At least 150 million people around the world are exposed to jellyfish every year, the report says. Swarms of stinging jellyfish and jellyfish-like animals are transforming many world-class fisheries and tourist destinations into "jellytoriums" that are intermittently jammed with the pulsating, gelatinous creatures.
This is happening in U.S. waters from Hawaii to the Chesapeake Bay, where 500,000 people are stung by jellyfish every year.
Another 200,000 people are stung every year in Florida, and 10,000 are stung in Australia by the deadly Portuguese man-of-war, according to the report.
These jellyfish explosions are generated by human activities, some scientists believe. Possible causes include pollution, climate change, introductions of non-native species, overfishing and the presence of artificial structures, such as oil and gas rigs.
Jellyfish swarms have damaged fisheries, fish farms, seabed mining operations, desalination plants and large ships, and they have disabled nuclear power plants by clogging intake pipes.
Dense jellyfish swarm in the Gulf of Mexico (Photo by Monty Graham)
"I'm often asked whether a single, overarching condition is triggering jellyfish swarms in diverse locations," says Monty Graham of Alabama's Dauphin Island Sea Lab on a barrier island in the Gulf of Mexico. Graham says the abnormally large, dense or frequent jellyfish swarms are "a symptom of an ecosystem that has been tipped off balance by environmental stresses."
"The exact nature of such balance-tipping environmental stresses may vary from place to place and usually involve unique interactions with local ecology," Graham explains. "But such stresses are often caused by people."
So, just as a weakened person is vulnerable to opportunistic diseases, stressed ecosystems are vulnerable to infestations of jellyfish.
"There is clear, clean evidence that certain types of human-caused environmental stresses are triggering jellyfish swarms in some locations," William Hamner of the University of California at Los Angeles says in the report.
These stresses include the introduction of jellyfish species into non-native habitats by ships; the formation of ultra-polluted areas, known as Dead Zones, where jellyfish face few predators and competitors; and increases in water temperatures, which accelerate the growth and reproduction of many jellyfish species.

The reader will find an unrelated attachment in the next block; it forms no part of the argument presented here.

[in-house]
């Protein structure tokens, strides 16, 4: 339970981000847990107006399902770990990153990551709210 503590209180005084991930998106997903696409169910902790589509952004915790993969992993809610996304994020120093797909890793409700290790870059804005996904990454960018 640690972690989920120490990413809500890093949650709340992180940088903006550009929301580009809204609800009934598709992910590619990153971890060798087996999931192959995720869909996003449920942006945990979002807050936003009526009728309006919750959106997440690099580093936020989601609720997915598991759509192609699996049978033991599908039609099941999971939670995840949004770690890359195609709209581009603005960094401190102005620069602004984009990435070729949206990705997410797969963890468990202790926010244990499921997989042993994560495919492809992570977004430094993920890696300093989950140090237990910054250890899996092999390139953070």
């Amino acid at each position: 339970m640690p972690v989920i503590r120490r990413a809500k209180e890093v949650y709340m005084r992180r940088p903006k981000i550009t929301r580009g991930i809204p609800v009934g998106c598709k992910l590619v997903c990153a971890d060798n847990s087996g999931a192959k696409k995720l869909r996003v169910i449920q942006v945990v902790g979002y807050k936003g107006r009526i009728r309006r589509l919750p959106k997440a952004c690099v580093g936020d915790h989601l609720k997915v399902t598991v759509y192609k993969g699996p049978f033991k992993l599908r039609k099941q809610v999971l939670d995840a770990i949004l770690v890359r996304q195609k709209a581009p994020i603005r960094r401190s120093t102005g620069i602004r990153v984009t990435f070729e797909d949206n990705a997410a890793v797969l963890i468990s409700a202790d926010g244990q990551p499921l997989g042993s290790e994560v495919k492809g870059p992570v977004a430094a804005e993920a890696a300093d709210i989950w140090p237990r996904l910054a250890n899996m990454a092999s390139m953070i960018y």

As prey, jellyfish are eaten by seabirds, salmon, sun fish, turtles and other gelatinous creatures.
But as marine turtles have disappeared, jellyfish have proliferated. All seven species of sea turtles eat jellyfish and all seven species are endangered. Their survival is threatened by fishing lines that trap them, pollution, beach development, climate change and sales of turtles and turtle parts.
Box jellyfish in Hawaii (Photo courtesy Waikiki Aquarium)
Jellyfish are not all bad - scientists are identifying ecological services provided by the gelatinous creatures. For instance, recent studies show that the tentacles dangling from the Bering Sea's large jellyfish provide hiding places for young pollock that are pursued by other predators but have grown too big for the jellyfish to eat.
Most species of jellyfish and jellyfish-like animals are not harmful to people, according to the National Science Foundation report. But it warns that all true jellyfish and some species of jellyfish-like creatures sting - and a single stinging tentacle may be studded with thousands of stingers.
Stinging gelatinous creatures cause various reactions in people, ranging from no noticeable sensation to rashes, and some cases, death.
Australia's beaches host many types of toxic gelatinous animals, including the Portuguese man-of-war and the world's most venomous animal, the Chironex fleckeri, which can kill a person in under three minutes. In addition, the potentially deadly Irukandji jellyfish, currently increasing in number, are small enough to slip through nets that protect Australia's beaches from the larger Chironex.
Beware, warns the report. Gelatinous creatures that are harmful to people live in every ocean.
Click here to view the report, "Jellyfish Gone Wild: Environmental Change and Jellyfish Swarms."
Copyright Environment News Service (ENS) 2008. All rights reserved.